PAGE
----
BioPharma, Pharma

Heart drug’s trial failure busts bid to best Pfizer, but BridgeBio still bets on coming data

BridgeBio reported its drug acoramidis missed the main goal of a pivotal study in patients with transthyretin amyloidosis affecting the heart—the same type of patients helped by a currently approved blockbuster Pfizer drug. BridgeBio attributed the trial failure to a surprisingly strong placebo response, and it will continue the study, hoping for better outcomes on additional goals.

Image of heart and circulatory system

 

A BridgeBio Pharma drug that the company had touted as potentially better than an approved Pfizer product at addressing the protein at the root of a rare heart disorder has instead failed to beat a placebo in the first part of a pivotal clinical trial. BridgeBio calls the results “baffling,” and executives have more questions than answers, but they’re also still holding out hope for the experimental treatment, pointing to the second part of the Phase 3 clinical trial—which is not expected to post data for another year or more.

The BridgeBio drug, acoramidis, is being developed to treat transthyretin amyloidosis (ATTR), a rare and life-threatening disease that can cause a thickening of the heart muscle that impedes its function, potentially leading to heart failure. ATTR can be inherited but in people without genetic mutations the disorder can still develop as a normal part of aging.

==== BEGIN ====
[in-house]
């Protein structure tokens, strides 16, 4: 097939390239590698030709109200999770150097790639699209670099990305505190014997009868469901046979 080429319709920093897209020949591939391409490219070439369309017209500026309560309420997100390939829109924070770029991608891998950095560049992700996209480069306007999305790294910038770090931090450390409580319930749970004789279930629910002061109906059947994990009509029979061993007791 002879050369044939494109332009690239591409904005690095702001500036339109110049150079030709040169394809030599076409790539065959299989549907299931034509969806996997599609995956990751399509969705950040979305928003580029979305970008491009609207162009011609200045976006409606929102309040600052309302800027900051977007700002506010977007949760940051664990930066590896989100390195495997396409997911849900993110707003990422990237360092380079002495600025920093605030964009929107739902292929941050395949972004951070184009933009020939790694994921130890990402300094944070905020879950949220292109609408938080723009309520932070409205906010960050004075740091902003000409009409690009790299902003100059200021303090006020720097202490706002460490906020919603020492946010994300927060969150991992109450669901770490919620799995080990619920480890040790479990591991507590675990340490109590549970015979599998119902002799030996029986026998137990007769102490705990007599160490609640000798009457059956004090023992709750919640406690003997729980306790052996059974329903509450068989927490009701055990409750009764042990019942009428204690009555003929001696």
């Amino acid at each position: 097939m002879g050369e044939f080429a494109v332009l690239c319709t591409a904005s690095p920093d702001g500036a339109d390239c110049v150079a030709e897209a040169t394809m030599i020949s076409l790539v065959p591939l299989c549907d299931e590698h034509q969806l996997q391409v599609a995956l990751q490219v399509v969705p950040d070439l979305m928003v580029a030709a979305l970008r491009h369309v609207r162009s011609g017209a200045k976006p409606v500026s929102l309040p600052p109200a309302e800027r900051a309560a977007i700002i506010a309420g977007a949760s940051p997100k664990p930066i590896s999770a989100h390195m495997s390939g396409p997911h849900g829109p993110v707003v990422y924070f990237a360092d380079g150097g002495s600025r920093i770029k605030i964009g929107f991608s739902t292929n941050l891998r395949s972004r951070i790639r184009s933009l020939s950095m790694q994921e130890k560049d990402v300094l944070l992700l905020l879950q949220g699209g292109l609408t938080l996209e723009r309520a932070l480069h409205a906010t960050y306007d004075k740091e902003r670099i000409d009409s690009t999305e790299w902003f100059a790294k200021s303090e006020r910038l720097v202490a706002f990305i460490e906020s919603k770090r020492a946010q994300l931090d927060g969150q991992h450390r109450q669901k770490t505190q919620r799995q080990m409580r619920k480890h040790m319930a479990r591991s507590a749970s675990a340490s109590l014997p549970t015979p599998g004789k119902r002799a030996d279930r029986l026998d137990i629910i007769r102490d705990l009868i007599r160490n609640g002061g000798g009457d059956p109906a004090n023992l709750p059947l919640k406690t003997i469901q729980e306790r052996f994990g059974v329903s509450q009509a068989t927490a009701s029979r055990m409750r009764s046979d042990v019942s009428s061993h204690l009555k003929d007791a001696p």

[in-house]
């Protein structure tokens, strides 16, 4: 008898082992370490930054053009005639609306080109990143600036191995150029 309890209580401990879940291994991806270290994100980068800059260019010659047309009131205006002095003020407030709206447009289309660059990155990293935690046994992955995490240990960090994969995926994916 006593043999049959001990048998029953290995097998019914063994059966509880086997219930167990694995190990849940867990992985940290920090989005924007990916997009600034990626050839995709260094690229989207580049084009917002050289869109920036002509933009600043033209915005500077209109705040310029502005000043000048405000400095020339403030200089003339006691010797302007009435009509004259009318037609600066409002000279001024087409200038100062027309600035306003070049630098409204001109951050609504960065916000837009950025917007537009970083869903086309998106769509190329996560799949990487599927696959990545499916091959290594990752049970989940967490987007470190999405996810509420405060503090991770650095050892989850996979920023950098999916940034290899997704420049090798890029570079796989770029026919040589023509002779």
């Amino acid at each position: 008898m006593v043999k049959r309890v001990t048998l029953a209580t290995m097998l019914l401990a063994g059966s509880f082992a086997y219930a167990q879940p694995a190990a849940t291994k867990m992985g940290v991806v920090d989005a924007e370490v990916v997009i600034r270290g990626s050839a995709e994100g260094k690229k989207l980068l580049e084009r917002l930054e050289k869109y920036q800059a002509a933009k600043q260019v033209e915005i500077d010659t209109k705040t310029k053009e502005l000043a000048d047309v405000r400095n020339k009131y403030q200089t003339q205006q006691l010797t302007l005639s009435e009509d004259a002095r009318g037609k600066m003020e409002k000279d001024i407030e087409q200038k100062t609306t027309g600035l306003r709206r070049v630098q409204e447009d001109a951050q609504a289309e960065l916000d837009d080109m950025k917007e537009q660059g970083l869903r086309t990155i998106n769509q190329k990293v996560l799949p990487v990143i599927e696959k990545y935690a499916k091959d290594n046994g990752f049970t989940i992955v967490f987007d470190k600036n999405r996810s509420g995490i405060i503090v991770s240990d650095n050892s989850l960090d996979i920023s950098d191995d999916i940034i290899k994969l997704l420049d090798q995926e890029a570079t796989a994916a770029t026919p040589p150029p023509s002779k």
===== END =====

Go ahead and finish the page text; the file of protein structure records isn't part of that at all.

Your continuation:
A total of 632 participants representing both causes of ATTR were enrolled in the placebo-controlled Phase 3 clinical trial. The main goal of the first part of the study was to show, after 12 months of treatment, improvement according to a test that assessed how far patients could walk in six minutes. Performance on this test declines with age. In healthy elderly adults, the typical decline is only 7 meters in 12 months.

According to preliminary results released by Palo Alto, California-based BridgeBio on Monday, the average decline in patients treated with acoramidis was 9.28 meters—not enough to show a statistically significant difference compared to the average 7.04 meter decline in the placebo group. In an investor presentation, BridgeBio said the placebo arm in the study “substantially outperformed” historical controls, with a decline that more closely tracked with the decline typically observed in healthy elderly adults. Furthermore, the placebo group of the BridgeBio study outperformed, by more than 70%, the placebo group in the pivotal study of Pfizer’s ATTR drug, Vyndaqel, which was approved in 2019. In 2020, that drug and a second formulation named Vyndamax accounted for nearly $1.3 billion in revenue, according to Pfizer’s financial statements.

In Monday’s announcement, BridgeBio CEO Neil Kumar called the acoramidis results “disappointing and baffling.” The Phase 3 test of acoramidis enrolled patients similar to those enrolled in the pivotal study for Vyndaqel, BridgeBio noted in the investor presentation. The current hypothesis for the surprising placebo result is context bias, training bias, and an evolution in the approaches to diagnosing and treating ATTR, according to the company.